Generally, different operating systems support different kinds of filesystems, and it is unfortunately rare for two different OSes to support the same filesystem sufficiently for the OS needs.
For example, the default filesystem in Windows is NTFS, which is closed – meaning, a Linux reimplementation of NTFS basically needs to be done by guessing and reverse-engineering, as there are no official specs to read. Linux has two NTFS drivers: one is part of the kernel, but is still low-quality; the other – ntfs-3g – is written using FUSE, which makes it a bit tricky to integrate into the boot process, although it could certainly be done (if booting with an initramfs).
Going in the other direction, out of maybe a dozen filesystems supported by Linux, only ext2/3/4 has third-party drivers available for Windows (ext2IFS and ext2fsd); again, one of them is limited to just ext2, the other claims support for ext3/ext4 but only without a journal, and neither of them are capable of actually booting Windows from a ext2/3/4 partition.
The situation is basically the same regardless of what combination of operating systems you have. Linux cannot read UFS from FreeBSD and needs a third-party driver to support ZFS due to licensing issues (again, booting Linux from ZFS is possible, but it won't necessarily be as easy as using a Linux-native filesystem). FreeBSD also supports just ext2 and – barely – ext3.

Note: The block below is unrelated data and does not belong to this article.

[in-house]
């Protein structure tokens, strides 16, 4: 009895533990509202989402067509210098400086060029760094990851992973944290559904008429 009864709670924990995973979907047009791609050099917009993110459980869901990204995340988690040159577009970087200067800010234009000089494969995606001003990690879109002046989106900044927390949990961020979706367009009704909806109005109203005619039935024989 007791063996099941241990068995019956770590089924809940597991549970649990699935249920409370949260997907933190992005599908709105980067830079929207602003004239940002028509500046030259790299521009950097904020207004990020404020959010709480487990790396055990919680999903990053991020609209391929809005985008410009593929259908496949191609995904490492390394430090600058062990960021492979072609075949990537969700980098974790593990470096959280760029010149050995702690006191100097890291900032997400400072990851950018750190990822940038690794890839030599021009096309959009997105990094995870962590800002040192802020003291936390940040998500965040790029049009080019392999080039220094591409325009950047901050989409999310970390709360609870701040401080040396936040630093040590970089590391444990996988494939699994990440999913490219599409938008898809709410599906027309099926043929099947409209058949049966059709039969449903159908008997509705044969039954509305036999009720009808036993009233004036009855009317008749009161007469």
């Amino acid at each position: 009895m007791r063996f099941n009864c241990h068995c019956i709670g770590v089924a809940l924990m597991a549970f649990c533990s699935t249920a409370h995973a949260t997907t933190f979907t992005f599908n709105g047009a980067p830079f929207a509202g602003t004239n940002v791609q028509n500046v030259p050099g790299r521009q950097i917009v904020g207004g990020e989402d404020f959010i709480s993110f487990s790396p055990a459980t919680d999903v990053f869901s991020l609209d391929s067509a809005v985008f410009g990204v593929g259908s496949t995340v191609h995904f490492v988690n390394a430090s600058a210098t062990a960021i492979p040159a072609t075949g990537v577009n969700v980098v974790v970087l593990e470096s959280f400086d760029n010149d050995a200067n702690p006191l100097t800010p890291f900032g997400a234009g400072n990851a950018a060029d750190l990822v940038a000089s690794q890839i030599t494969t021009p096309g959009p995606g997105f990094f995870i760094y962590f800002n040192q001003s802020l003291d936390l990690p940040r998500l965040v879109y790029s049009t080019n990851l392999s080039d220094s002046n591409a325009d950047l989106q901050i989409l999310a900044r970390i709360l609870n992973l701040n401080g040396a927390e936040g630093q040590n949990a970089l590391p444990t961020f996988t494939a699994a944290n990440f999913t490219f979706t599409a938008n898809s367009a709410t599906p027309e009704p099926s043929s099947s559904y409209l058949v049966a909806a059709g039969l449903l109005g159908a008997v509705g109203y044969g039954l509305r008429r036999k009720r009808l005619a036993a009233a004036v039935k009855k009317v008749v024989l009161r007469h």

In general, the only widely natively supported filesystem is Microsoft's FAT/FAT32, which is quite slow and unreliable compared to everything else above, not to mention its limitations (e.g. file size limited to 2 or 4 GB.)
FAT also does not natively support anything that Unix-like operating systems would expect, i.e. permission bits, access lists, or special files like symlinks. (All of which, yes, NTFS does support.)
There was once a time when one could install Linux on a FAT partition alongside MS-DOS or early Windows systems, using the special
umsdos filesystem driver that would store this additional Unix metadata inside special files hidden from both Linux and MS-DOS. However, it has long since been removed. (Windows itself has dropped support for booting from a FAT partition, too.)
On the other hand, installing two versions of the same operating system to the same partition often is possible, although almost always will result in file conflicts. For example, even though the
\WINDOWS directory name can be changed for a second installation (some releases even had
\WINNT as the default), both systems will still expect to have control over the default
\Program Files directories.
Modern Linux makes this possible rather easily – most installations use an initramfs which has just enough userspace tools to mount the main "root" filesystem on a regular path like
/new_root, then enter it using
pivot_root. It would be trivial to modify the initramfs to make it enter
/mnt/system-two instead – so the root partition would have
/system-two/usr, for example, but both systems would be convinced that they only see their own
/usr, and you could even have the actual filesystem root bound on top of
/all-systems if wanted.
(Note that nowhere do I say that this is actually a good idea.)